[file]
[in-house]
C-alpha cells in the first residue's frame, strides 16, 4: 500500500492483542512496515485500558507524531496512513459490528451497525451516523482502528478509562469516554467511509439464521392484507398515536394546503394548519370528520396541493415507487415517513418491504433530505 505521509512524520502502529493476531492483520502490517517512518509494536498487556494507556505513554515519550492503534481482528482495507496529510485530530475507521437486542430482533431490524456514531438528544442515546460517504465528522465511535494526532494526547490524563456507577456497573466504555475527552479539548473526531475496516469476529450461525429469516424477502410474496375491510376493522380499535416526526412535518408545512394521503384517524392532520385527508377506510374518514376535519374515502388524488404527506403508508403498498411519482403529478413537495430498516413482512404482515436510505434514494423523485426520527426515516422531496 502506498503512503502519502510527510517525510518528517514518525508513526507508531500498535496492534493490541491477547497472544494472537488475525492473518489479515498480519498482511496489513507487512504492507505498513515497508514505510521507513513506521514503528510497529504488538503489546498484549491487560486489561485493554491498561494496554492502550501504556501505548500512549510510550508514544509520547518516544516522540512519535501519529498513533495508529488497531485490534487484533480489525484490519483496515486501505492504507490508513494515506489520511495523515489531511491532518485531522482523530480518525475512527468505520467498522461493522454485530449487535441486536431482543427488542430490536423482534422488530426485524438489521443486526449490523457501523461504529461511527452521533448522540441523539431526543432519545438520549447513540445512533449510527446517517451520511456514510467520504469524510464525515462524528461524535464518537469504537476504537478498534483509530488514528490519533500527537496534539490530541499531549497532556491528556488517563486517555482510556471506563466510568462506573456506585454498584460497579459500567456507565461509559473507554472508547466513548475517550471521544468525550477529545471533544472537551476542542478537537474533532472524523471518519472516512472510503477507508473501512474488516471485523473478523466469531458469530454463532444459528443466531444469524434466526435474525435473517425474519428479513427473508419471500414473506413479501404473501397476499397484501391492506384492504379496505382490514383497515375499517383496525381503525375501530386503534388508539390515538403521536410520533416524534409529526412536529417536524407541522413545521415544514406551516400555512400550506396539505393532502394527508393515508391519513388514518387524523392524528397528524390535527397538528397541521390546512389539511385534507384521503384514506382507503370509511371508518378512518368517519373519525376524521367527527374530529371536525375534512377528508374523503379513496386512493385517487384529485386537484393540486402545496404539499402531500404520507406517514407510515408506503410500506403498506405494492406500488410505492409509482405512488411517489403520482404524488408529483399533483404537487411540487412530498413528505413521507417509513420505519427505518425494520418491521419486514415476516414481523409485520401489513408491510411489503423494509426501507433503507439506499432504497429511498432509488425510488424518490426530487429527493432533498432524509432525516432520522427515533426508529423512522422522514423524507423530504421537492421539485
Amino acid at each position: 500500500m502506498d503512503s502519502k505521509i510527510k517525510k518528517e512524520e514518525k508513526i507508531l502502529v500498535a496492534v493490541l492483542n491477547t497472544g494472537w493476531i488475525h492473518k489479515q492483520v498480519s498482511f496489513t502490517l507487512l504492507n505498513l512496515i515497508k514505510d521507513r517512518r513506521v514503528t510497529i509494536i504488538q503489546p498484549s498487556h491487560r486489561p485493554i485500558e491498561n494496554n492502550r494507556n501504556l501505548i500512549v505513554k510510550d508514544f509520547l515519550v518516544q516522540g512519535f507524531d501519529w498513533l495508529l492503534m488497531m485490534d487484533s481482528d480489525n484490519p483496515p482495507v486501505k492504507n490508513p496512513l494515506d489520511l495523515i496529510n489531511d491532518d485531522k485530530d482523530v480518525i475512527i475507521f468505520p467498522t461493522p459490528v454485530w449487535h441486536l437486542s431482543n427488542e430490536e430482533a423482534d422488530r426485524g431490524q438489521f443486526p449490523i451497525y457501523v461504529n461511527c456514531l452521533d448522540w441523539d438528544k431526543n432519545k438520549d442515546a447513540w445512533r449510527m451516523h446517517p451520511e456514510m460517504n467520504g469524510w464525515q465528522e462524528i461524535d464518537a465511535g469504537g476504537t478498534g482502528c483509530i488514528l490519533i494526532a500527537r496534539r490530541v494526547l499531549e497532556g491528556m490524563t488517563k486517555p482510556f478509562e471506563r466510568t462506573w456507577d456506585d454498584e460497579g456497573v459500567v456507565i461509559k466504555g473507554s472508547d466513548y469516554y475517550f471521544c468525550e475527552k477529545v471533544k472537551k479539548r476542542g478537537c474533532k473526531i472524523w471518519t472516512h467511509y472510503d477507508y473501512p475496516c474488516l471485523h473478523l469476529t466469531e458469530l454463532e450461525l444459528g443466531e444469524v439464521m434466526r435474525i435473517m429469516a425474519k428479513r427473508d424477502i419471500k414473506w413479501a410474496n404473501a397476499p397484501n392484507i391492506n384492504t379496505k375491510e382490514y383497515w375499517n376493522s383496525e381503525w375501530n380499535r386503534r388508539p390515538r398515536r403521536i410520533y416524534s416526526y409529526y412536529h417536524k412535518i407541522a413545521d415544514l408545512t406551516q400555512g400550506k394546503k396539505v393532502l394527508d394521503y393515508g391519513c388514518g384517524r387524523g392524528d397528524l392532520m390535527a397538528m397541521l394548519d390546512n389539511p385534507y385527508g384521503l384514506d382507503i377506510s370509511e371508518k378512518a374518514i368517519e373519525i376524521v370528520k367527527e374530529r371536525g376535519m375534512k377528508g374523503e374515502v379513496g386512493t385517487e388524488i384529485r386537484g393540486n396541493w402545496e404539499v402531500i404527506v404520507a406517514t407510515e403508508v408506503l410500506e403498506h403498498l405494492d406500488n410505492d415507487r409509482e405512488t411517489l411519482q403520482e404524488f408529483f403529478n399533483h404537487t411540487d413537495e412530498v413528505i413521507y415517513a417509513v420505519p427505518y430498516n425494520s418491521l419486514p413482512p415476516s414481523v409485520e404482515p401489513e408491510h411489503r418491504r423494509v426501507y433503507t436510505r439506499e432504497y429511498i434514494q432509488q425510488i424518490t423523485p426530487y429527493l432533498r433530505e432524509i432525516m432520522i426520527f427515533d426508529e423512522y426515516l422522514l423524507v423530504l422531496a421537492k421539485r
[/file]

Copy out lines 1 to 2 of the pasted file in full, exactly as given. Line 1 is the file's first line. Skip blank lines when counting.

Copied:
[in-house]
C-alpha cells in the first residue's frame, strides 16, 4: 500500500492483542512496515485500558507524531496512513459490528451497525451516523482502528478509562469516554467511509439464521392484507398515536394546503394548519370528520396541493415507487415517513418491504433530505 505521509512524520502502529493476531492483520502490517517512518509494536498487556494507556505513554515519550492503534481482528482495507496529510485530530475507521437486542430482533431490524456514531438528544442515546460517504465528522465511535494526532494526547490524563456507577456497573466504555475527552479539548473526531475496516469476529450461525429469516424477502410474496375491510376493522380499535416526526412535518408545512394521503384517524392532520385527508377506510374518514376535519374515502388524488404527506403508508403498498411519482403529478413537495430498516413482512404482515436510505434514494423523485426520527426515516422531496 502506498503512503502519502510527510517525510518528517514518525508513526507508531500498535496492534493490541491477547497472544494472537488475525492473518489479515498480519498482511496489513507487512504492507505498513515497508514505510521507513513506521514503528510497529504488538503489546498484549491487560486489561485493554491498561494496554492502550501504556501505548500512549510510550508514544509520547518516544516522540512519535501519529498513533495508529488497531485490534487484533480489525484490519483496515486501505492504507490508513494515506489520511495523515489531511491532518485531522482523530480518525475512527468505520467498522461493522454485530449487535441486536431482543427488542430490536423482534422488530426485524438489521443486526449490523457501523461504529461511527452521533448522540441523539431526543432519545438520549447513540445512533449510527446517517451520511456514510467520504469524510464525515462524528461524535464518537469504537476504537478498534483509530488514528490519533500527537496534539490530541499531549497532556491528556488517563486517555482510556471506563466510568462506573456506585454498584460497579459500567456507565461509559473507554472508547466513548475517550471521544468525550477529545471533544472537551476542542478537537474533532472524523471518519472516512472510503477507508473501512474488516471485523473478523466469531458469530454463532444459528443466531444469524434466526435474525435473517425474519428479513427473508419471500414473506413479501404473501397476499397484501391492506384492504379496505382490514383497515375499517383496525381503525375501530386503534388508539390515538403521536410520533416524534409529526412536529417536524407541522413545521415544514406551516400555512400550506396539505393532502394527508393515508391519513388514518387524523392524528397528524390535527397538528397541521390546512389539511385534507384521503384514506382507503370509511371508518378512518368517519373519525376524521367527527374530529371536525375534512377528508374523503379513496386512493385517487384529485386537484393540486402545496404539499402531500404520507406517514407510515408506503410500506403498506405494492406500488410505492409509482405512488411517489403520482404524488408529483399533483404537487411540487412530498413528505413521507417509513420505519427505518425494520418491521419486514415476516414481523409485520401489513408491510411489503423494509426501507433503507439506499432504497429511498432509488425510488424518490426530487429527493432533498432524509432525516432520522427515533426508529423512522422522514423524507423530504421537492421539485